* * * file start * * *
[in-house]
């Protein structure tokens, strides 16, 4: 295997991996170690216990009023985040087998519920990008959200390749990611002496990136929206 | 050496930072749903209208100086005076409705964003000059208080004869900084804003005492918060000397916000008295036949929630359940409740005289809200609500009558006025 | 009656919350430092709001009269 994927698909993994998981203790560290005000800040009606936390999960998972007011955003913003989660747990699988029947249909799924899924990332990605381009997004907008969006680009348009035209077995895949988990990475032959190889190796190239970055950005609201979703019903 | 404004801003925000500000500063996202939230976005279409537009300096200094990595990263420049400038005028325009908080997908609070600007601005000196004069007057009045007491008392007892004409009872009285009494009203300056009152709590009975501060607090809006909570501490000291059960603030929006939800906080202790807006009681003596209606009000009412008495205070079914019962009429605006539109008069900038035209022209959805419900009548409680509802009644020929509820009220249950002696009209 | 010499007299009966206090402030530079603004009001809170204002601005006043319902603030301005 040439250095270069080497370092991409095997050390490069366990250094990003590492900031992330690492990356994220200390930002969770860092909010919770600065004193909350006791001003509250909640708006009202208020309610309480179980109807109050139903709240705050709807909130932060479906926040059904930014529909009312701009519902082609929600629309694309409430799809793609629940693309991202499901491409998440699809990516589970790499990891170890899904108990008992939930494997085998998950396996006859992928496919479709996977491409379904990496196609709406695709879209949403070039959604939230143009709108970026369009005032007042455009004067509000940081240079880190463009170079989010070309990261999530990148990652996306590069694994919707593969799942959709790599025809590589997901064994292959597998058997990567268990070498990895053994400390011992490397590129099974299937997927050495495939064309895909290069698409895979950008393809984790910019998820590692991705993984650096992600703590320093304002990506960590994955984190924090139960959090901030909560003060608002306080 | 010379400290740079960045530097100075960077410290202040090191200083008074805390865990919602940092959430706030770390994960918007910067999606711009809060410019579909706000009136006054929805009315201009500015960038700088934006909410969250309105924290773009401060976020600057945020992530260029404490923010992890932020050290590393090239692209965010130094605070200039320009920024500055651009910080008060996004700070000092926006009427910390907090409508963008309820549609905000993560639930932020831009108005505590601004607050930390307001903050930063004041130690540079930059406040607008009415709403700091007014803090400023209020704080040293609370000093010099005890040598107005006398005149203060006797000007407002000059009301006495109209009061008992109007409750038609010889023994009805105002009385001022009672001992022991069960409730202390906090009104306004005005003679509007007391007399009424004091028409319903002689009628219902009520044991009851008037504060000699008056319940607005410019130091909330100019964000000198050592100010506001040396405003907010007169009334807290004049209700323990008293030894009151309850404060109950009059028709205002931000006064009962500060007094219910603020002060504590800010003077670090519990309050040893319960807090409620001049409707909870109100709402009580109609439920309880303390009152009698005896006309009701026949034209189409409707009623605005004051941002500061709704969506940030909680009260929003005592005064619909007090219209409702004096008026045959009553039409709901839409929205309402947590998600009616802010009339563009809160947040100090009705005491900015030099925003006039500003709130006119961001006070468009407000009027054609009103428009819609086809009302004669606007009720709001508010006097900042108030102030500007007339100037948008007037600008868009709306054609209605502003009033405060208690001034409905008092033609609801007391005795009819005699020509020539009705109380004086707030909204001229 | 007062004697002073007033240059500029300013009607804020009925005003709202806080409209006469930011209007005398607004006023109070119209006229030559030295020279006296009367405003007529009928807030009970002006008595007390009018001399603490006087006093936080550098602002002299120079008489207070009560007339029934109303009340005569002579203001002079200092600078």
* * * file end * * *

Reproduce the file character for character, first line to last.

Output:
[in-house]
């Protein structure tokens, strides 16, 4: 295997991996170690216990009023985040087998519920990008959200390749990611002496990136929206 | 050496930072749903209208100086005076409705964003000059208080004869900084804003005492918060000397916000008295036949929630359940409740005289809200609500009558006025 | 009656919350430092709001009269 994927698909993994998981203790560290005000800040009606936390999960998972007011955003913003989660747990699988029947249909799924899924990332990605381009997004907008969006680009348009035209077995895949988990990475032959190889190796190239970055950005609201979703019903 | 404004801003925000500000500063996202939230976005279409537009300096200094990595990263420049400038005028325009908080997908609070600007601005000196004069007057009045007491008392007892004409009872009285009494009203300056009152709590009975501060607090809006909570501490000291059960603030929006939800906080202790807006009681003596209606009000009412008495205070079914019962009429605006539109008069900038035209022209959805419900009548409680509802009644020929509820009220249950002696009209 | 010499007299009966206090402030530079603004009001809170204002601005006043319902603030301005 040439250095270069080497370092991409095997050390490069366990250094990003590492900031992330690492990356994220200390930002969770860092909010919770600065004193909350006791001003509250909640708006009202208020309610309480179980109807109050139903709240705050709807909130932060479906926040059904930014529909009312701009519902082609929600629309694309409430799809793609629940693309991202499901491409998440699809990516589970790499990891170890899904108990008992939930494997085998998950396996006859992928496919479709996977491409379904990496196609709406695709879209949403070039959604939230143009709108970026369009005032007042455009004067509000940081240079880190463009170079989010070309990261999530990148990652996306590069694994919707593969799942959709790599025809590589997901064994292959597998058997990567268990070498990895053994400390011992490397590129099974299937997927050495495939064309895909290069698409895979950008393809984790910019998820590692991705993984650096992600703590320093304002990506960590994955984190924090139960959090901030909560003060608002306080 | 010379400290740079960045530097100075960077410290202040090191200083008074805390865990919602940092959430706030770390994960918007910067999606711009809060410019579909706000009136006054929805009315201009500015960038700088934006909410969250309105924290773009401060976020600057945020992530260029404490923010992890932020050290590393090239692209965010130094605070200039320009920024500055651009910080008060996004700070000092926006009427910390907090409508963008309820549609905000993560639930932020831009108005505590601004607050930390307001903050930063004041130690540079930059406040607008009415709403700091007014803090400023209020704080040293609370000093010099005890040598107005006398005149203060006797000007407002000059009301006495109209009061008992109007409750038609010889023994009805105002009385001022009672001992022991069960409730202390906090009104306004005005003679509007007391007399009424004091028409319903002689009628219902009520044991009851008037504060000699008056319940607005410019130091909330100019964000000198050592100010506001040396405003907010007169009334807290004049209700323990008293030894009151309850404060109950009059028709205002931000006064009962500060007094219910603020002060504590800010003077670090519990309050040893319960807090409620001049409707909870109100709402009580109609439920309880303390009152009698005896006309009701026949034209189409409707009623605005004051941002500061709704969506940030909680009260929003005592005064619909007090219209409702004096008026045959009553039409709901839409929205309402947590998600009616802010009339563009809160947040100090009705005491900015030099925003006039500003709130006119961001006070468009407000009027054609009103428009819609086809009302004669606007009720709001508010006097900042108030102030500007007339100037948008007037600008868009709306054609209605502003009033405060208690001034409905008092033609609801007391005795009819005699020509020539009705109380004086707030909204001229 | 007062004697002073007033240059500029300013009607804020009925005003709202806080409209006469930011209007005398607004006023109070119209006229030559030295020279006296009367405003007529009928807030009970002006008595007390009018001399603490006087006093936080550098602002002299120079008489207070009560007339029934109303009340005569002579203001002079200092600078």